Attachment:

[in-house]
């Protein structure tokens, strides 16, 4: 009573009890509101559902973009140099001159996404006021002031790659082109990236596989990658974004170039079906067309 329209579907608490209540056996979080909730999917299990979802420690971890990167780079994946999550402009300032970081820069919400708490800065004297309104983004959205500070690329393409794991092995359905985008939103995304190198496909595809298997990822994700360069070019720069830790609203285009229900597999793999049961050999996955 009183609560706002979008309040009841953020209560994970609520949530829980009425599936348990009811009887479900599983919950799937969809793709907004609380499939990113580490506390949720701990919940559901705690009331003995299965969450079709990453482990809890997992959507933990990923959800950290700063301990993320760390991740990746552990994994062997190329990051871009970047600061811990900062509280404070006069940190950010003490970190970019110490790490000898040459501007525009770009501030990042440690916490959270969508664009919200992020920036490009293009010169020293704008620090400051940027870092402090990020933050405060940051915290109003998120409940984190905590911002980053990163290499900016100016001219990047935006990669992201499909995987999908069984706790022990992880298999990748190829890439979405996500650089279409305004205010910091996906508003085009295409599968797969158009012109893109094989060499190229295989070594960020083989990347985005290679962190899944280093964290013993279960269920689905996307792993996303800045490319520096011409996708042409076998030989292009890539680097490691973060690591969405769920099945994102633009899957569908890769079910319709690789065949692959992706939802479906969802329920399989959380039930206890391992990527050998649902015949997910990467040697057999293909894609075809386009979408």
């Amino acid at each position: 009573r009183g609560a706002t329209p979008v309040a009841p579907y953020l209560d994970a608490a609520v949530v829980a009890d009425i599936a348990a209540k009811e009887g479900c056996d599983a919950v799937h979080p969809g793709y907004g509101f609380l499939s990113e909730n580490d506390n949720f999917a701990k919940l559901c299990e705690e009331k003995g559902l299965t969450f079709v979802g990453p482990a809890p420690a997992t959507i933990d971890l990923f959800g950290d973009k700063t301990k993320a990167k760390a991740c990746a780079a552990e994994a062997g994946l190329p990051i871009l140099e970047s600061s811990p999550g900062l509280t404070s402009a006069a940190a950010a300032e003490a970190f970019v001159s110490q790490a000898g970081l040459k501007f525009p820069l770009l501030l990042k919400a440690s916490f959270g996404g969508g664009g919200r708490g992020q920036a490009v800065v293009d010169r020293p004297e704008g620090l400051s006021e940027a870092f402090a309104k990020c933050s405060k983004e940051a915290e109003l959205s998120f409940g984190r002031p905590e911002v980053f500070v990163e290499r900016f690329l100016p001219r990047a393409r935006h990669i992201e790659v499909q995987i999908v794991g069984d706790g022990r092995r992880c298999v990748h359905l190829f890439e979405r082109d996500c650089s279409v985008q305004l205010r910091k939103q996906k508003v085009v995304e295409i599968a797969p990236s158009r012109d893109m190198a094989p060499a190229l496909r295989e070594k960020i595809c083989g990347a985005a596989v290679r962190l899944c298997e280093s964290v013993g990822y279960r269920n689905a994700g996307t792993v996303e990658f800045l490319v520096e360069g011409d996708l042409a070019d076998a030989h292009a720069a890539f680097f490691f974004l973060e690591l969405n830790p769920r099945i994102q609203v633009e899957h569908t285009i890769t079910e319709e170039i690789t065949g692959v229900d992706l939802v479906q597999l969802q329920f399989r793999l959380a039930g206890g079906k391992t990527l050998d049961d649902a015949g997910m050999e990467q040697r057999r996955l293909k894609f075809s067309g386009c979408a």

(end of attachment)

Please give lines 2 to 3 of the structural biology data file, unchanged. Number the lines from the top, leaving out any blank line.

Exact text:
């Protein structure tokens, strides 16, 4: 009573009890509101559902973009140099001159996404006021002031790659082109990236596989990658974004170039079906067309 329209579907608490209540056996979080909730999917299990979802420690971890990167780079994946999550402009300032970081820069919400708490800065004297309104983004959205500070690329393409794991092995359905985008939103995304190198496909595809298997990822994700360069070019720069830790609203285009229900597999793999049961050999996955 009183609560706002979008309040009841953020209560994970609520949530829980009425599936348990009811009887479900599983919950799937969809793709907004609380499939990113580490506390949720701990919940559901705690009331003995299965969450079709990453482990809890997992959507933990990923959800950290700063301990993320760390991740990746552990994994062997190329990051871009970047600061811990900062509280404070006069940190950010003490970190970019110490790490000898040459501007525009770009501030990042440690916490959270969508664009919200992020920036490009293009010169020293704008620090400051940027870092402090990020933050405060940051915290109003998120409940984190905590911002980053990163290499900016100016001219990047935006990669992201499909995987999908069984706790022990992880298999990748190829890439979405996500650089279409305004205010910091996906508003085009295409599968797969158009012109893109094989060499190229295989070594960020083989990347985005290679962190899944280093964290013993279960269920689905996307792993996303800045490319520096011409996708042409076998030989292009890539680097490691973060690591969405769920099945994102633009899957569908890769079910319709690789065949692959992706939802479906969802329920399989959380039930206890391992990527050998649902015949997910990467040697057999293909894609075809386009979408």
């Amino acid at each position: 009573r009183g609560a706002t329209p979008v309040a009841p579907y953020l209560d994970a608490a609520v949530v829980a009890d009425i599936a348990a209540k009811e009887g479900c056996d599983a919950v799937h979080p969809g793709y907004g509101f609380l499939s990113e909730n580490d506390n949720f999917a701990k919940l559901c299990e705690e009331k003995g559902l299965t969450f079709v979802g990453p482990a809890p420690a997992t959507i933990d971890l990923f959800g950290d973009k700063t301990k993320a990167k760390a991740c990746a780079a552990e994994a062997g994946l190329p990051i871009l140099e970047s600061s811990p999550g900062l509280t404070s402009a006069a940190a950010a300032e003490a970190f970019v001159s110490q790490a000898g970081l040459k501007f525009p820069l770009l501030l990042k919400a440690s916490f959270g996404g969508g664009g919200r708490g992020q920036a490009v800065v293009d010169r020293p004297e704008g620090l400051s006021e940027a870092f402090a309104k990020c933050s405060k983004e940051a915290e109003l959205s998120f409940g984190r002031p905590e911002v980053f500070v990163e290499r900016f690329l100016p001219r990047a393409r935006h990669i992201e790659v499909q995987i999908v794991g069984d706790g022990r092995r992880c298999v990748h359905l190829f890439e979405r082109d996500c650089s279409v985008q305004l205010r910091k939103q996906k508003v085009v995304e295409i599968a797969p990236s158009r012109d893109m190198a094989p060499a190229l496909r295989e070594k960020i595809c083989g990347a985005a596989v290679r962190l899944c298997e280093s964290v013993g990822y279960r269920n689905a994700g996307t792993v996303e990658f800045l490319v520096e360069g011409d996708l042409a070019d076998a030989h292009a720069a890539f680097f490691f974004l973060e690591l969405n830790p769920r099945i994102q609203v633009e899957h569908t285009i890769t079910e319709e170039i690789t065949g692959v229900d992706l939802v479906q597999l969802q329920f399989r793999l959380a039930g206890g079906k391992t990527l050998d049961d649902a015949g997910m050999e990467q040697r057999r996955l293909k894609f075809s067309g386009c979408a």